These are basically as rolled hard steel strip. To achieve a desired hardness, an annealed material of suitable thickness is taken and rolled down to the required thickness, to achieve that required hardness. After rolling, the material is pinch passed and final annealing is not required. To choose the correct thickness (for reduction to the desired thickness) is a matter of expertise.

Grades: This strip is available in low, medium & high carbon grades.

Applications: It is suitable for components where formability is limited. It saves the extra annealing cost. The strip is directly punched & formed and if required sent for heat treatment.

What is hardening & tempering?

Hardening and Tempering is a thermal process that strengthens steel through a controlled heating and cooling process.

This process will result in improved mechanical properties and give a tougher more durable product. The hardening process involves heating the steel to above the critical temperature for the given grade and then rapidly cooling. Whilst this process achieves the highest mechanical stengths and hardness’s, steel in this condition is extremely brittle and therefore requires further treatment in the form of tempering. This consists of reheating the steel to a lower temperature and holding the steel at the given temperature for a given period of time. As with traditional annealing (used to soften steels) this process is conducted in an inert atmosphere to avoid oxidation.

The exact temperature and processing times vary with given grades of steel and the process is very specialized.

Steel sector on course of recovery.

After witnessing weak production globally for the five quarters in a row, signs of green shoots are finally visible in the steel sector. There was a 1.8 per cent jump in the global steel output during the September quarter, thanks to a rebound in production in China.

“Bulk of the rebound in steel prices is driven by raw material price hikes along with some contribution from a less-worse demand scenario,” the brokerage firm said.

Global and Chinese steel prices have risen 56 per cent YTD (Year to date), bringing idle capacity on stream, as operations have become more viable. However, the sector is not completely out of the woods yet, the brokerage said.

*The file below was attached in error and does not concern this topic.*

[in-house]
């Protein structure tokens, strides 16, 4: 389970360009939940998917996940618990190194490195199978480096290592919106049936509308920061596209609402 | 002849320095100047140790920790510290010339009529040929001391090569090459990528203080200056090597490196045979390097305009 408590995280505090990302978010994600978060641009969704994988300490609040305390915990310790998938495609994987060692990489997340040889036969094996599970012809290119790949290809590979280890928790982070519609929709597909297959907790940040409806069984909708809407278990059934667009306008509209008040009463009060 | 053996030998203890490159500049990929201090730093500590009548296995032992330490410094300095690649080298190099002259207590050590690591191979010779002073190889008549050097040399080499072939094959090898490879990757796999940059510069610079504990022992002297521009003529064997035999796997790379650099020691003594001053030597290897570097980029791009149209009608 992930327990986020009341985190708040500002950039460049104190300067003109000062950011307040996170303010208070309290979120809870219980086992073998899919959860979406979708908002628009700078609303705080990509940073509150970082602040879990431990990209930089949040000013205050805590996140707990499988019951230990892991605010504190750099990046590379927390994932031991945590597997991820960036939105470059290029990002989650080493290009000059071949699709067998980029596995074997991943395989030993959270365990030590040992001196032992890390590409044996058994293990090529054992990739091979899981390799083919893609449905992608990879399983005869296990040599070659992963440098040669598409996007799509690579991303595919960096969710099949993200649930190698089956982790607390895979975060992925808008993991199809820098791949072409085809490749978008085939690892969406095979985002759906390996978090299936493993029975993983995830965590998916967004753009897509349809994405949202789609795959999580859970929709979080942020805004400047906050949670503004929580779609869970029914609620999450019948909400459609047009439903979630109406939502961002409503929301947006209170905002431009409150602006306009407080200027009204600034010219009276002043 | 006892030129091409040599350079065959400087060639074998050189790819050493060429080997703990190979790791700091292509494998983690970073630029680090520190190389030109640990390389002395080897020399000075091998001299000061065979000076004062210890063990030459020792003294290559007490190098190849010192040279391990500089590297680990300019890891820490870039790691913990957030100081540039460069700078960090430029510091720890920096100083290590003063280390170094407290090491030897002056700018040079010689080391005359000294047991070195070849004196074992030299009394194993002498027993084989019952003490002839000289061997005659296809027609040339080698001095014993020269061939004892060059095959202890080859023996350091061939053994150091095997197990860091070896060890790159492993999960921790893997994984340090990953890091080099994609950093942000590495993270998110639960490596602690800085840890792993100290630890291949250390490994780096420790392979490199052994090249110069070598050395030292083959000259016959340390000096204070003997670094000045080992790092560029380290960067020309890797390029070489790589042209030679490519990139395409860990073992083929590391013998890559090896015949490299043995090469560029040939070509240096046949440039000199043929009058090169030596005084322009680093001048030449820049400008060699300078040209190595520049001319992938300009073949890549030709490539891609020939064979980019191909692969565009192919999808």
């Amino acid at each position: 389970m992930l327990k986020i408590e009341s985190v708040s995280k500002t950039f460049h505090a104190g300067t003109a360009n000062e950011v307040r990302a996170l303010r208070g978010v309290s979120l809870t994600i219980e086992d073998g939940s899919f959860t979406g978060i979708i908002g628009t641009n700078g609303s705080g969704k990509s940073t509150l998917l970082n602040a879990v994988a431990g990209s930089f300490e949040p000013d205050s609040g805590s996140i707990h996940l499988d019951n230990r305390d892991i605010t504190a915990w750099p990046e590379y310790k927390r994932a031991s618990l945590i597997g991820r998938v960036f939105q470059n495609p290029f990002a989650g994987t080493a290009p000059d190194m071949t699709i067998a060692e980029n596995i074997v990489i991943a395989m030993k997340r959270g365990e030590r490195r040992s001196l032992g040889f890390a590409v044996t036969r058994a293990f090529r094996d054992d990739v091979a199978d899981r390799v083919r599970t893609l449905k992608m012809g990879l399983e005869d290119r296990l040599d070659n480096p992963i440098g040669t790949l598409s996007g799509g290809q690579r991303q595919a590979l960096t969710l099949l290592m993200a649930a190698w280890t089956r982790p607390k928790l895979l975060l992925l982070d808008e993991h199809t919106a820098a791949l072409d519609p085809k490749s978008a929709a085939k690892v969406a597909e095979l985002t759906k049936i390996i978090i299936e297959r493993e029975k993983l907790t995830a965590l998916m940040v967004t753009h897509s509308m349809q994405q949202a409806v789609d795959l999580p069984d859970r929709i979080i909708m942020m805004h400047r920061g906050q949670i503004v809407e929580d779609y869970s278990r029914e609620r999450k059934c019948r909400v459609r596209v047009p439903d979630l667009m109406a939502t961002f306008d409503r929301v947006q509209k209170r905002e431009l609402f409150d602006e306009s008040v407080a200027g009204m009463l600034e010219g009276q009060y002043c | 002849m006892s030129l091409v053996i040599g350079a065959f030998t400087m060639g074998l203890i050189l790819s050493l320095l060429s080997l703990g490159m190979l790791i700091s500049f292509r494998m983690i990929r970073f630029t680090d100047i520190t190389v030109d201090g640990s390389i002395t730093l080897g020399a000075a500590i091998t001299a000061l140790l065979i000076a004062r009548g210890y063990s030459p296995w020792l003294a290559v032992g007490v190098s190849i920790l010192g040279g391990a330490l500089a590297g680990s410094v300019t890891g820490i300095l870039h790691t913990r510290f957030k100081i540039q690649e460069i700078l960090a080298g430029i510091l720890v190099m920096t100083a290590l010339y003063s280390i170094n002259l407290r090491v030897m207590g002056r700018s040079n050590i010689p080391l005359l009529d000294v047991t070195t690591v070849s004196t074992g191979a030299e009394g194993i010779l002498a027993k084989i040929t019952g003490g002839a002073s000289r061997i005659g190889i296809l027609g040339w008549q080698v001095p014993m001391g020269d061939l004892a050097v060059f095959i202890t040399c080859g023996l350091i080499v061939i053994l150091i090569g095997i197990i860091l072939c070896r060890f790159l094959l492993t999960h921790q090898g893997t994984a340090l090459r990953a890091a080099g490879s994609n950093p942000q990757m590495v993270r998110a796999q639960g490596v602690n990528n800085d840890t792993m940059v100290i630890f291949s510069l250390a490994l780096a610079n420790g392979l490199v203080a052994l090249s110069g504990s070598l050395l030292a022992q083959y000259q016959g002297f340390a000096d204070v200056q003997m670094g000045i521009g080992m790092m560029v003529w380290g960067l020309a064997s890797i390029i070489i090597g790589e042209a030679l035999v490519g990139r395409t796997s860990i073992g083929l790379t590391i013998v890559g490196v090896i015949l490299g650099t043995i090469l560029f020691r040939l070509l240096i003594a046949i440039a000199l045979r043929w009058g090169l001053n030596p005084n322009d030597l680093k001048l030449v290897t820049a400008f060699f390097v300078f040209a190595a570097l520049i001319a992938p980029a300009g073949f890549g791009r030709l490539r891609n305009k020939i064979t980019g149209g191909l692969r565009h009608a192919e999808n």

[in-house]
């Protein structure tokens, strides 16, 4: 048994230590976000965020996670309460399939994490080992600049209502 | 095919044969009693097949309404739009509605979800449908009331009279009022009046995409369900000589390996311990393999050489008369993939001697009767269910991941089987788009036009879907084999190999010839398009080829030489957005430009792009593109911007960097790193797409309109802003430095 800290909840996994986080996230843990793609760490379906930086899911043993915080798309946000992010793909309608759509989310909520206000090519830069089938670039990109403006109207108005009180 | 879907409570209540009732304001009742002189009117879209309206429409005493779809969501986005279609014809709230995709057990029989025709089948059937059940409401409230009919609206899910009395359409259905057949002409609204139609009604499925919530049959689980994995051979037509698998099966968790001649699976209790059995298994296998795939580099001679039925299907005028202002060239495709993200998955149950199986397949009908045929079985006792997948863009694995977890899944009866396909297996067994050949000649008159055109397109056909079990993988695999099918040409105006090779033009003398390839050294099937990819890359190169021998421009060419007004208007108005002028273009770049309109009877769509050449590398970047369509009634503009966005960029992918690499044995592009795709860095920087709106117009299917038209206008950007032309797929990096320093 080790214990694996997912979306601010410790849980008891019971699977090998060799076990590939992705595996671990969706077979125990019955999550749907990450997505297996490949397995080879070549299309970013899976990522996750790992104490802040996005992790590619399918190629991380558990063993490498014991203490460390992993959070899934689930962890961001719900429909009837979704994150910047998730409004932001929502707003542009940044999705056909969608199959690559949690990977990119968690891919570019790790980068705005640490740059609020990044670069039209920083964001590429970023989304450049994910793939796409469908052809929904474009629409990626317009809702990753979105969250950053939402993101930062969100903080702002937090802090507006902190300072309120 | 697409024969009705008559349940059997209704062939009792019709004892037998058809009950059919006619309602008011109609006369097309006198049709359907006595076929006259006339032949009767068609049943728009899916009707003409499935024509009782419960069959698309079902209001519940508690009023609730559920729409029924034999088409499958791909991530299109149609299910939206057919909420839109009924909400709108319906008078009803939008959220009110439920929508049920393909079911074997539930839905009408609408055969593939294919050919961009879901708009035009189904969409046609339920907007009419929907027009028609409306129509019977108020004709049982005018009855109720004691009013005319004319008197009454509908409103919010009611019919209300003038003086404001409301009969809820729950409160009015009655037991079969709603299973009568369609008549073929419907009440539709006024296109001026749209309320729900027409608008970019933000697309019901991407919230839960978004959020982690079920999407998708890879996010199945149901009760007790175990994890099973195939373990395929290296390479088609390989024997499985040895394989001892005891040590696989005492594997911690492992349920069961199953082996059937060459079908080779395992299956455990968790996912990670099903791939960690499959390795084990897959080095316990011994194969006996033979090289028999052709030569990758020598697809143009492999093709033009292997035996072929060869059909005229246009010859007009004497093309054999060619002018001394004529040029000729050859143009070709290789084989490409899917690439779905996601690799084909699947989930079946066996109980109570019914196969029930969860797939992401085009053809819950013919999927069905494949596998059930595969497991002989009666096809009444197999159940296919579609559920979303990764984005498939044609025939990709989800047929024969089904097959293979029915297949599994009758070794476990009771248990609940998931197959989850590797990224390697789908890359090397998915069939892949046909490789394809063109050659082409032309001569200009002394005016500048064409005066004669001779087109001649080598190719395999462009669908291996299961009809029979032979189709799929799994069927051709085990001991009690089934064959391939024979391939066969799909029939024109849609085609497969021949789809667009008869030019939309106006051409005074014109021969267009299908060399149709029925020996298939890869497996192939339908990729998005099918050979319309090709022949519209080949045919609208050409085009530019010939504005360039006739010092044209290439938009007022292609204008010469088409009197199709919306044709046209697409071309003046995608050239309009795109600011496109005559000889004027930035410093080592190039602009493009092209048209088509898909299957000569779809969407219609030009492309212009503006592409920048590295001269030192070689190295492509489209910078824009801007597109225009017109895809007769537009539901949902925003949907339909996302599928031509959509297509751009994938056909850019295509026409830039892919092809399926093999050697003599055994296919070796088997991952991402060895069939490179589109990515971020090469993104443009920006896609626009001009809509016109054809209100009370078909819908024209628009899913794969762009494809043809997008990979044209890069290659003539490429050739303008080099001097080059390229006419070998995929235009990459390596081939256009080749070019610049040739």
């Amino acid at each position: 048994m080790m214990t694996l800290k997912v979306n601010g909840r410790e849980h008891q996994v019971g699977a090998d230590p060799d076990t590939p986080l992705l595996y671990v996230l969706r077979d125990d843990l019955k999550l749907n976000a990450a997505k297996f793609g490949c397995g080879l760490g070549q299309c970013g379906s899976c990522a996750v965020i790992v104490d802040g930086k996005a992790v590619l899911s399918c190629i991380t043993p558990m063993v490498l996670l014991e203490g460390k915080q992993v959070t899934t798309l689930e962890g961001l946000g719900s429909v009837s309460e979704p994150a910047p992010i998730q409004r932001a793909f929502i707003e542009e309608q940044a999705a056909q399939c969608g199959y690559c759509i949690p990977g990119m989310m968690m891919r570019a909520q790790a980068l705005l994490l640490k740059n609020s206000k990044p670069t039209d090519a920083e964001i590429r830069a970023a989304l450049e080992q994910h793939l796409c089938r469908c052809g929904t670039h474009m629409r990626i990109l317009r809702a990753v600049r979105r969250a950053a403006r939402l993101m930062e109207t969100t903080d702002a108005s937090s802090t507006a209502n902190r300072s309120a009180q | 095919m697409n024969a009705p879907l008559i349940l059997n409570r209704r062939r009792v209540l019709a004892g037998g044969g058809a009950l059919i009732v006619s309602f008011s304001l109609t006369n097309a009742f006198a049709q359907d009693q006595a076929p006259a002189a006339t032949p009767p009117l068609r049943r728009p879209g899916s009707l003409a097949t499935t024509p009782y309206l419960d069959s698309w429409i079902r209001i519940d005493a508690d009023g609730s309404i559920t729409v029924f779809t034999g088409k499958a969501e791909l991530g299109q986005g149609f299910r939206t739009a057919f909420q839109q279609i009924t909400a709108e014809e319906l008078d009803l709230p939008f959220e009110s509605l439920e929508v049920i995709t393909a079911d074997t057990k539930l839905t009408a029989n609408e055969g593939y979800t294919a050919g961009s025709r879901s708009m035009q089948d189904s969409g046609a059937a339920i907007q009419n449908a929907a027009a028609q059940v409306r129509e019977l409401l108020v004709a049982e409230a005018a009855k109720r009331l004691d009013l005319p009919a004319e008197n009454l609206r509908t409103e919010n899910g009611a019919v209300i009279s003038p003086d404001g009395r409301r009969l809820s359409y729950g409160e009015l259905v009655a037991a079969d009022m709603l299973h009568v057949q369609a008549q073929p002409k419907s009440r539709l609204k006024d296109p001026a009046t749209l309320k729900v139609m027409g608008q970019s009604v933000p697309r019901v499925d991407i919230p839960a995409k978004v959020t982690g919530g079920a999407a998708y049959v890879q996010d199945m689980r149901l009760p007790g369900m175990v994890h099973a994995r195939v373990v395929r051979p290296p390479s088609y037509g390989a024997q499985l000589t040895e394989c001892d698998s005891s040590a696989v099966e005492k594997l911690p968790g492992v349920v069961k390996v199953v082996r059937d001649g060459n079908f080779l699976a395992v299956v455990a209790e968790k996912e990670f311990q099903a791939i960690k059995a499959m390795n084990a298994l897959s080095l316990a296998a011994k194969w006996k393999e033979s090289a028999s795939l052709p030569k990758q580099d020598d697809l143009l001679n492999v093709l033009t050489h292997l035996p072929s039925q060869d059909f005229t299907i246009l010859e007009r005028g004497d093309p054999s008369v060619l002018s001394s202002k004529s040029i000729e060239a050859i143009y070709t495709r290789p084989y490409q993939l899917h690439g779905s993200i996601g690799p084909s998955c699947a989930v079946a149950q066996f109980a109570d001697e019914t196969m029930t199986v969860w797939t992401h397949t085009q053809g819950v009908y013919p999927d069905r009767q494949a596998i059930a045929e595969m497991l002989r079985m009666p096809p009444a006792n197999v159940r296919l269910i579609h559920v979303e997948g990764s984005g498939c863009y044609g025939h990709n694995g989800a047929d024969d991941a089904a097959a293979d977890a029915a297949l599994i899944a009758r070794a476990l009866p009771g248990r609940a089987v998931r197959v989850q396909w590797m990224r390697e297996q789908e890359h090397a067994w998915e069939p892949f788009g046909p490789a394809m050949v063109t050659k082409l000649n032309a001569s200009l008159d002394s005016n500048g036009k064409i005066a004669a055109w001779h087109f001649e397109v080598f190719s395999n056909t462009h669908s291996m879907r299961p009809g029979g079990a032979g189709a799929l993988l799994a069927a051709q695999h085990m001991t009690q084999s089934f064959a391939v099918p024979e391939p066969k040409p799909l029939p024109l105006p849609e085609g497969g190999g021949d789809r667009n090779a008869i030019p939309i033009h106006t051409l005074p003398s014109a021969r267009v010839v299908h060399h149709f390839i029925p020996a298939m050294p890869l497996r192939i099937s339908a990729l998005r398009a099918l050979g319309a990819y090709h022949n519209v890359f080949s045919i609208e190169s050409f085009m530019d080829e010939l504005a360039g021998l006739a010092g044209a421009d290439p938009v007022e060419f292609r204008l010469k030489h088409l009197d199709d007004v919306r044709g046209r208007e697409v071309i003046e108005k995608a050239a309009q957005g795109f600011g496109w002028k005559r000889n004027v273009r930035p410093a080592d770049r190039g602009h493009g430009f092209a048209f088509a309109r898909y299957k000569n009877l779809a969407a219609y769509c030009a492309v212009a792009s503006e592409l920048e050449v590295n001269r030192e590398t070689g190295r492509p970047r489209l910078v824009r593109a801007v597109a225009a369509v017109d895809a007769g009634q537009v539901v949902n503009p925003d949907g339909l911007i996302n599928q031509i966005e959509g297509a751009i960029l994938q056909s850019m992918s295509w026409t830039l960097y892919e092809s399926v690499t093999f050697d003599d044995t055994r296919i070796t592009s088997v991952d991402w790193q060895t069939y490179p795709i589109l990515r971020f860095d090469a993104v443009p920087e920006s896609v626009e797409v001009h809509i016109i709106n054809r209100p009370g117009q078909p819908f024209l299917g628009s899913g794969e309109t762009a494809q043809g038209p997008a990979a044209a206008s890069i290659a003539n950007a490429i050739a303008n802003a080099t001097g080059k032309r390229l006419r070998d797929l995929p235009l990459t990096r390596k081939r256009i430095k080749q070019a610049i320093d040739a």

Source:http://economictimes.indiatimes.com/articleshow/55602329.cms?utm_source=contentofinterest&utm_medium=text&utm_campaign=cppst

Hardened Tempered Steel Strip.

Hardening and Tempering is a thermal process that strengthens steel through a controlled heating and cooling process.

This process will result in improved mechanical properties and give a tougher more durable product. The hardening process involves heating the steel to above the critical temperature for the given grade and then rapidly cooling. Whilst this process achieves the highest mechanical stengths and hardness’s, steel in this condition is extremely brittle and therefore requires further treatment in the form of tempering. This consists of reheating the steel to a lower temperature and holding the steel at the given temperature for a given period of time. As with traditional annealing (used to soften steels) this process is conducted in an inert atmosphere to avoid oxidation.

The exact temperature and processing times vary with given grades of steel and the process is very specialized.

Influence of martensite composition and content on the properties of dual phase steels

A study has been made of the mechanical properties of dual phase (martensite plus ferrite) structures produced when Fe-Mn-C alloys are quenched from the austenite plus ferrite phase field, so as to give a series of alloys with constant ferrite and martensite compositions but varying percent martensites. It is found that the strength of a dual phase structure is dependent on the ferrite grain size and the volume fraction of martensite, and is independent of the composition and strength of the martensite. In agreement with previous work the ductility of these steels is superior to that for standard HSLA steels at the same tensile strength. As shown in a previous paper the strength and ductility as a function of percent martensite are in agreement with Mileiko’s theory of composites of two ductile phases. This theory and the results indicate that the superior ductility of dual phase steels is largely a consequence of the high strength (fine grained), highly ductile (low interstitial content) ferrite matrix.